We found a temporary slip at the Yacht Haven marina in Nassau. Having completed the cumbersome registration process and payment online, we then had to wait an hour for a customs official to come to the boat simply to collect an additional fee. Another window ahead, was diminishing, but fortunately we departed just as the clouds opened and we could make our way south, across the banks and opted to anchor on the east side of Norm’s Cay, right at the edge of our weather window.
With the anchor set and the outriggers launched, Luke decided to try out using the paravanes as ‘flopper stoppers’ to stabilize the boat form the slight roll caused by the incoming swell. As the winds picked up to about 30 knots overnight, we slept, safe and sound. In the morning however, the line to the port ‘fish’ (paravane) was dangling in the wind.
I was happy to be in the water, albeit mission at-hand, to find the 50 pound, aluminum stabilizer plate somewhere on the seabed. The poor water clarity made the search tough, but after a couple hours I was able to locate and mark the escapee with a buoy, then return with a line to winch it from the seafloor. The plate was resting on a rock covered with coral, which was a bit disheartening as we try to avoid impacting the places we visit and carefully choose our anchorages. Coming in with growing winds, it was hard to see that there were a couple rocks in the area but after removing the paravane, I suspect the shackle pin broke free and the plate glided over to rest where it landed. The plates are designed to work as underwater gliders, balanced to fly through the water like a paper airplane.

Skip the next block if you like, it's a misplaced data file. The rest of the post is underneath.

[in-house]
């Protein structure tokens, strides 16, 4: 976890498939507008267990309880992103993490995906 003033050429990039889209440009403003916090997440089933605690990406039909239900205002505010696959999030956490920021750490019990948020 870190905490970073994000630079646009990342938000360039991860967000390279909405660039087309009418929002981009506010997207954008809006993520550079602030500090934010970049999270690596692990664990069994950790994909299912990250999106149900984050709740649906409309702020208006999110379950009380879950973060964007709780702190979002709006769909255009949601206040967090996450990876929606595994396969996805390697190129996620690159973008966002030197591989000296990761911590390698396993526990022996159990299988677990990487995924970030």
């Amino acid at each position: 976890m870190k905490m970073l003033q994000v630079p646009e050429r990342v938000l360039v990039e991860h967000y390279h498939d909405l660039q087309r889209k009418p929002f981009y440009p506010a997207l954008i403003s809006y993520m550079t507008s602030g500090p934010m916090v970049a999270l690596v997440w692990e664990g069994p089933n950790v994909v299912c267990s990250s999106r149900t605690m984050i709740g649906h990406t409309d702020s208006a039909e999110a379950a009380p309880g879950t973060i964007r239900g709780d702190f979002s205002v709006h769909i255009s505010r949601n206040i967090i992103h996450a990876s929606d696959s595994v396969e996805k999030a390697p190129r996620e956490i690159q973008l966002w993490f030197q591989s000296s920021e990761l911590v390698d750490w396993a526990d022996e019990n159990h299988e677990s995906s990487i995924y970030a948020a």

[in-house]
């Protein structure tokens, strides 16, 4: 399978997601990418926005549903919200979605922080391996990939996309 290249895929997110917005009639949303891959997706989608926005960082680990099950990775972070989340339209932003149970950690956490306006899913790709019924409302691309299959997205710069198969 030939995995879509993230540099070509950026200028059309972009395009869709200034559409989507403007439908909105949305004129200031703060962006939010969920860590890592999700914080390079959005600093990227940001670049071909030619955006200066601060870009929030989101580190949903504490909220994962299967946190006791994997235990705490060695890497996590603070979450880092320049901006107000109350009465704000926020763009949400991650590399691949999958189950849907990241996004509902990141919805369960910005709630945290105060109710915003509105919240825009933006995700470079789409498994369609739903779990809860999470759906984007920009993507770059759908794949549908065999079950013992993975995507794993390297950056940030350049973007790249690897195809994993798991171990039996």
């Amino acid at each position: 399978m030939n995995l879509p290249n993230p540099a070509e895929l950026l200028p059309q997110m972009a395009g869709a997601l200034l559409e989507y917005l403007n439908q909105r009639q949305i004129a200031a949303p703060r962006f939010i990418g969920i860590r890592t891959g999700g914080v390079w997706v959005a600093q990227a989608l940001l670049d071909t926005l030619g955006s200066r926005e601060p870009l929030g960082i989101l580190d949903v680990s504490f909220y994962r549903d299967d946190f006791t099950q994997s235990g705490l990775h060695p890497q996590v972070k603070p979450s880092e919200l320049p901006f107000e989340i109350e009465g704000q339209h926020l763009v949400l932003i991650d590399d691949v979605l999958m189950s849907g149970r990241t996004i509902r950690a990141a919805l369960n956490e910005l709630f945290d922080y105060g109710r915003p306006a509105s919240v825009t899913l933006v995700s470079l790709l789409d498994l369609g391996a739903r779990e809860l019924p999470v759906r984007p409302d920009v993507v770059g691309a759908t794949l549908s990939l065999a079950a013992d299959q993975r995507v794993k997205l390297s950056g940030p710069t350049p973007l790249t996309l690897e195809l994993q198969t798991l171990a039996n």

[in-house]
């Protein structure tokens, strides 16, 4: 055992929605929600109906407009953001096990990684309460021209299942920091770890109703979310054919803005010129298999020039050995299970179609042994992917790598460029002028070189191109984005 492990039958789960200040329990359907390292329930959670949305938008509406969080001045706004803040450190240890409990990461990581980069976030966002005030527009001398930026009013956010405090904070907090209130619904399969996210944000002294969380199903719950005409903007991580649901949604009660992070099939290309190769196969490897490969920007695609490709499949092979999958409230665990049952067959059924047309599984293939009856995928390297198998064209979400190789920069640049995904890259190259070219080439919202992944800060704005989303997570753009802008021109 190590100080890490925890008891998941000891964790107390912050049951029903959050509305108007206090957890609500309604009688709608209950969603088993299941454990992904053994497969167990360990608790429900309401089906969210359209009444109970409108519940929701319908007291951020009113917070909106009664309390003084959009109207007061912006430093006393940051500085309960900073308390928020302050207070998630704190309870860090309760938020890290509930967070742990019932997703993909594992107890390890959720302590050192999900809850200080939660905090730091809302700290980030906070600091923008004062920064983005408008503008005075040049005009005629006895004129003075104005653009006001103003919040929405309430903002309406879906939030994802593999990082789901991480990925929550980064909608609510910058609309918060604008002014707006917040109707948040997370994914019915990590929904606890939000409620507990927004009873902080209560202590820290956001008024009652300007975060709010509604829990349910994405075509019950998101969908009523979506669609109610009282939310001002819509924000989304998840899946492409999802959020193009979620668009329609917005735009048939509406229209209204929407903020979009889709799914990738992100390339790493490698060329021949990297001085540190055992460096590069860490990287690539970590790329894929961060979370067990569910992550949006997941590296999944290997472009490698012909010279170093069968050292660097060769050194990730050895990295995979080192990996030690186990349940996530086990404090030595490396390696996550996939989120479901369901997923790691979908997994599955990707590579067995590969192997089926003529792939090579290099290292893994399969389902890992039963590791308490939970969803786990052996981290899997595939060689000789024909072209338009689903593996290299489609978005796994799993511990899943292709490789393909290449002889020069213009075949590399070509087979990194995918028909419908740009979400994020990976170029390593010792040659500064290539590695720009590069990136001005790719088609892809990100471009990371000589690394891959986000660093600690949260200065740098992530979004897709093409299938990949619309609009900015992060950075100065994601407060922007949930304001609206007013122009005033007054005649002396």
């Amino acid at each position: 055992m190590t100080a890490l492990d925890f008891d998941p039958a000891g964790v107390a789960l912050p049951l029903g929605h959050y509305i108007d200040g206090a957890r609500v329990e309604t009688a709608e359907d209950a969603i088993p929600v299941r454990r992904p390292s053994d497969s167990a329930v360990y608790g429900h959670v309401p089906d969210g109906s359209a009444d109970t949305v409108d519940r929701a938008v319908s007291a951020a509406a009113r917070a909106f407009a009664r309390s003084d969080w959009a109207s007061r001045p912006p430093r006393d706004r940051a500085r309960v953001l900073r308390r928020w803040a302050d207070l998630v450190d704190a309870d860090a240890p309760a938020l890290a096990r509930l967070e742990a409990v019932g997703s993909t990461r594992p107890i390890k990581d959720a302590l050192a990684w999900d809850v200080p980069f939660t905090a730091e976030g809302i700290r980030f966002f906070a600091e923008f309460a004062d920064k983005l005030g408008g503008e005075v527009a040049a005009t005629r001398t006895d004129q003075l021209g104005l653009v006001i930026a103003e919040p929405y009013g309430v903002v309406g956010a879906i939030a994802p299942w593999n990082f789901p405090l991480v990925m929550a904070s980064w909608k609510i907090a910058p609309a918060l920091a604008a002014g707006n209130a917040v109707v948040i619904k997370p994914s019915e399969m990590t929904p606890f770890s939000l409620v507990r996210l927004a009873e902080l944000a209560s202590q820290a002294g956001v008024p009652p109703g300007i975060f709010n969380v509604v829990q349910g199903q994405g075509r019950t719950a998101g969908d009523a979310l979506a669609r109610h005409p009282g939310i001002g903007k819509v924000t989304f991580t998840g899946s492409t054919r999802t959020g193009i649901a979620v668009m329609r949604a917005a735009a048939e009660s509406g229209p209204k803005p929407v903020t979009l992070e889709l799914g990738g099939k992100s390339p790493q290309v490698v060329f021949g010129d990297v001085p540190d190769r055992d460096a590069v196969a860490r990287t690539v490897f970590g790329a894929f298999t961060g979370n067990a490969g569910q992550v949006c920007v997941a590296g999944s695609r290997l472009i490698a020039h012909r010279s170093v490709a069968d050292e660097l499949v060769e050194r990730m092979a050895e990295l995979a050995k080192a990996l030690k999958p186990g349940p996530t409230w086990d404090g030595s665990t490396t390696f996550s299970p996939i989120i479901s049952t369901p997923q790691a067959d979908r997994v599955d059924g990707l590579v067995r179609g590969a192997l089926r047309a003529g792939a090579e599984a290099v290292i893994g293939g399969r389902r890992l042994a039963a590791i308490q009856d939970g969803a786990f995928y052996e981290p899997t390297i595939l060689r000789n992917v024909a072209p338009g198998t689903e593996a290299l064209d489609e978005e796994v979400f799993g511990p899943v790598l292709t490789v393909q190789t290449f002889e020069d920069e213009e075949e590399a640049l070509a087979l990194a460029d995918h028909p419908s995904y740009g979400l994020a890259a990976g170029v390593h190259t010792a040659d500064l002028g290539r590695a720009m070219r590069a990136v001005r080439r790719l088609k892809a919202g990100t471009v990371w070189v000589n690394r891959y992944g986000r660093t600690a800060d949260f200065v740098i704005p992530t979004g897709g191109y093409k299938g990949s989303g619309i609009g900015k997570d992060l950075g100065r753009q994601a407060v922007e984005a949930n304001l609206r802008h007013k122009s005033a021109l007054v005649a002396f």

With the winds, dying it’s on to Staniel Cay to meet Charlie and Jeff, in bound from the cold NorthWest.
After five weeks in Manhattan we departed in the late afternoon for Norfolk. The 40 hour journey a familiar one at this point. The conditions were favorable and I passed the time experimenting with some fashion photography with our friend Anderson who Luke had invited along. It was later in the evening by the time we reached Fort Mason and because of an approaching Tropical Storm named Nestor, we ducked into Mill Creek and dropped the hook.
It was a good spot to weather the heavy winds and rain for the following day with gusts hitting 35 knots. The following morning we were faced with an armada of snowbirds in the intracoastal. The first railroad bridge out of Norfolk there were about 15 boats of various types and sizes all jockeying for position.
When we finally reached the great locks it was a similar pile-up and it wasn’t until the second round of passage that we were able to make our way through. While hovering well in the channel we ran aground for a few moments so for anyone southbound, keep slightly to the port side on approach to the locks – there’s shoaling about 200 yards out. Fortunately great lock is less than two feet drop and it takes less than 15 minutes for the drop, however they have to time it with a subsequent bridge making for a real mess with so much traffic.